Murray, 29, had partially dug himself out of a deep hole on Monday night when he lost the first two sets to an inspired opponent before winning the third and taking a 4-2 lead in the fourth when bad light intervened.

Despite the precarious nature of his position, most expected Murray to overwhelm Stepanek when play resumed.

Having levelled it up, however, Stepanek rediscovered the unorthodox wizardry that so flummoxed Murray on Monday and came within two points of becoming the oldest man since Jimmy Connors (aged 38) in 1991 to win a round at the French Open.

Murray was staring down the barrel at 4-5, 15-30 in the decider but a sweetly-struck Stepanek backhand was millimetres too low and his chance was gone.

The nerves jangled when Murray double-faulted on his first match point and his relief was obvious when Stepanek netted a volley. “Today was pretty stressful,” he said.

“It is unbelievable what he is doing. He had a bad injury last year yet at 37 is still coming out and fighting like that.”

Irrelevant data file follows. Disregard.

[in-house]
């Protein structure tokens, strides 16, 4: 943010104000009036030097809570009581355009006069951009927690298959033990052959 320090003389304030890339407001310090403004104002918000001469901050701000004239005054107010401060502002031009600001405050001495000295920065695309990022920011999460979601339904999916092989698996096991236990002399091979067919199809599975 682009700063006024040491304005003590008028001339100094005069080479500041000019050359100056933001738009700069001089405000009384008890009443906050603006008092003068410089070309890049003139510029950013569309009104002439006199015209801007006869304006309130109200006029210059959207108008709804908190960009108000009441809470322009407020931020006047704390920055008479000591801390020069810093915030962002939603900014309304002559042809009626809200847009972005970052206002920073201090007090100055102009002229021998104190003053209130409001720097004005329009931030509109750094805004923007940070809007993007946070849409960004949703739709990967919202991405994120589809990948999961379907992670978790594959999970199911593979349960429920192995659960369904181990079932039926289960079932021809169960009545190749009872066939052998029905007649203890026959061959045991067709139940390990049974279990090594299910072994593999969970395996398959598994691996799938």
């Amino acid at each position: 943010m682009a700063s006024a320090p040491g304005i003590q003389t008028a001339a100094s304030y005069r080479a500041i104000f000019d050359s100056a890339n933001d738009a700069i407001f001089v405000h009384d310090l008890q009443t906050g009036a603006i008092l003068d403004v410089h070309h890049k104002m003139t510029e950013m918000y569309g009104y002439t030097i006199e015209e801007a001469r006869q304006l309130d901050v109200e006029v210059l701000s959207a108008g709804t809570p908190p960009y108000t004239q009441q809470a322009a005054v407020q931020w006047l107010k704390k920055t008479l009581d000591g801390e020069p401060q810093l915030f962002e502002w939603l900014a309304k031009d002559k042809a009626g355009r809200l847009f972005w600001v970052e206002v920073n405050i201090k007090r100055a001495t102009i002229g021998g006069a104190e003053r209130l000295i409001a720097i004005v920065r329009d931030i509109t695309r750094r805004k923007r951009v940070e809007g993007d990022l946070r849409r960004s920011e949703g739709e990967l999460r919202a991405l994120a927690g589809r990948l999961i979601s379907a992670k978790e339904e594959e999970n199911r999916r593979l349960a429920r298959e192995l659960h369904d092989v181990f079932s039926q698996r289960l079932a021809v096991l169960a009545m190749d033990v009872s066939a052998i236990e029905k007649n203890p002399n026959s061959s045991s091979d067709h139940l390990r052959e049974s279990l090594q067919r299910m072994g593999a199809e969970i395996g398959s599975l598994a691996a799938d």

There were mixed fortunes for two former women’s champions.

Italian veteran Francesca Schiavone, who lifted the Suzanne Lenglen Cup in 2010, was bundled out in the first round by French hope Kristina Mladenovic but 14th seed Ana Ivanovic, champion in 2008, beat France’s Oceane Dodin 6-0 5-7 6-2.

Sixth seed Jo-Wilfried Tsonga led a quintet of Frenchmen into the second round, while other seeds to advance included Austrian dark horse Dominic Thiem, American John Isner, Czech Tomas Berdych and 2013 runner-up David Ferrer.

(Reporting by Martyn Herman; Editing by Julien Pretot)

Serena maintains hex on Sharapova to reach semis

admin   •   January 26, 2016

Russia's Maria Sharapova reacts during her quarter-final match against Serena Williams of the U.S. at the Australian Open tennis tournament at Melbourne Park, Australia, January 26, 2016. REUTERS/Issei Kato

Russia’s Maria Sharapova reacts during her quarter-final match against Serena Williams of the U.S. at the Australian Open tennis tournament at Melbourne Park, Australia, January 26, 2016. REUTERS/Issei Kato

Reigning champion Serena Williams ramped up the power in the second set to vanquish fifth seed Maria Sharapova for the 18th match in a row and reach the semi-finals of the Australian Open with a 6-4 6-1 victory on Tuesday.